“There is a debate about the balance between growth and austerity,” said Ben Tonra, professor of international relations at University College Dublin. “The election of a Socialist French government would certainly and necessarily rebalance that discussion in a direction targeted at more growth and less austerity.”
Mr. Sarkozy politely refused Mrs. Merkel’s offer to hold his hand on the campaign trail, but the chancellor continued to show where her loyalties lie. She declined to meet the Socialist candidate - a snub repeated by British Prime Minister David Cameron and Spanish Prime Minister Mariano Rajoy.
Meanwhile, Mr. Hollande has threatened to shake things up in Europe if the French electorate gives him the chance. He has announced plans to renegotiate the fiscal treaty that will impose budgetary discipline from Brussels on the eurozone’s 25 member states that signed to it last month.
As the campaign has progressed, Mr. Hollande has toned down the fighting words, saying he would merely seek to add growth-stimulating measures to the treaty.
Yet many are wary of his appetite for meddling in the hard-won agreement.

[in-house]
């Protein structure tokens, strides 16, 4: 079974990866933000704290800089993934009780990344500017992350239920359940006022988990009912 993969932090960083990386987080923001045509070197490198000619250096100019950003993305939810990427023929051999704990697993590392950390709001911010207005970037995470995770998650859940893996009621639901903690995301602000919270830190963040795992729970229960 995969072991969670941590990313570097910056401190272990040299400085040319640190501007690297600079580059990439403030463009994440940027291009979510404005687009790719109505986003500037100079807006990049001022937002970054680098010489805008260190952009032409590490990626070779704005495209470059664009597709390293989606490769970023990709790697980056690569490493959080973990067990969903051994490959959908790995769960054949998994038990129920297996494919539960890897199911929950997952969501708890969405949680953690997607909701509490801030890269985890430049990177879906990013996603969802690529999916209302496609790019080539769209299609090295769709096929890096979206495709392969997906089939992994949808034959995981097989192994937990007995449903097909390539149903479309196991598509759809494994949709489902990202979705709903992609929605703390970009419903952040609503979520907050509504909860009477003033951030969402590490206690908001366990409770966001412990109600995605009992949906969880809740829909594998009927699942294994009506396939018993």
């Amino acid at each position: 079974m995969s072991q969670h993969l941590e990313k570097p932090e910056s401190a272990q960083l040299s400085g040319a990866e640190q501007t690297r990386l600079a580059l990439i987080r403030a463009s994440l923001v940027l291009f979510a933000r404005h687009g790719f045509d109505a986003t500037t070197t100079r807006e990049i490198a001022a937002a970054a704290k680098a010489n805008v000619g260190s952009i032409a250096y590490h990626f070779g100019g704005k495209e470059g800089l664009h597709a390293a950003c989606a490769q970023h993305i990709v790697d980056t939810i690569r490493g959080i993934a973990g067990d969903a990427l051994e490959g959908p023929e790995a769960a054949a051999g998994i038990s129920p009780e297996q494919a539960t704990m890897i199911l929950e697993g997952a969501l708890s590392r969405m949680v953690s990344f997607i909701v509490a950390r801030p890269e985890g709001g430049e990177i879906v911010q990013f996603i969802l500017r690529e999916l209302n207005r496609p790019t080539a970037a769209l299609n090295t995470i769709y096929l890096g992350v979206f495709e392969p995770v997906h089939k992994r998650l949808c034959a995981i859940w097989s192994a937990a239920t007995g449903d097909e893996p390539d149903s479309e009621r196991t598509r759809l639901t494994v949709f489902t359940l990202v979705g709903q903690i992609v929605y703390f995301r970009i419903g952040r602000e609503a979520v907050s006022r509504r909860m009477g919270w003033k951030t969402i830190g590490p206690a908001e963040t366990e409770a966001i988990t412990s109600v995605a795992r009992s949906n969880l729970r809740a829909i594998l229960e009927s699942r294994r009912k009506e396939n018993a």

“If you believe his rhetoric, he’s going to cause an unraveling of the fiscal compact,” said Mr. Begg. “You have to remember, something that has been so painfully put together, once you start pulling the threads, it’s not going to be easy to reweave.”
Still, campaign promises do not always translate into government policy.
Werner Weidenfeld, professor of political science at the University of Munich, predicts that, once in power, Mr. Hollande would be unlikely to push for renegotiation of the treaty.
Throughout recent history, he said, French and German leaders of different political stripes have always found common ground in order to take the lead in European politics.
“None of these tandems started out with perfect cooperation,” Mr. Weidenfeld said. “It was the same with Merkel and Sarkozy: At the beginning, there were a lot of misunderstandings and conflicts.”
That changed as Europe’s debt crisis grew: The two leaders became so close, they are known as “Merkozy.”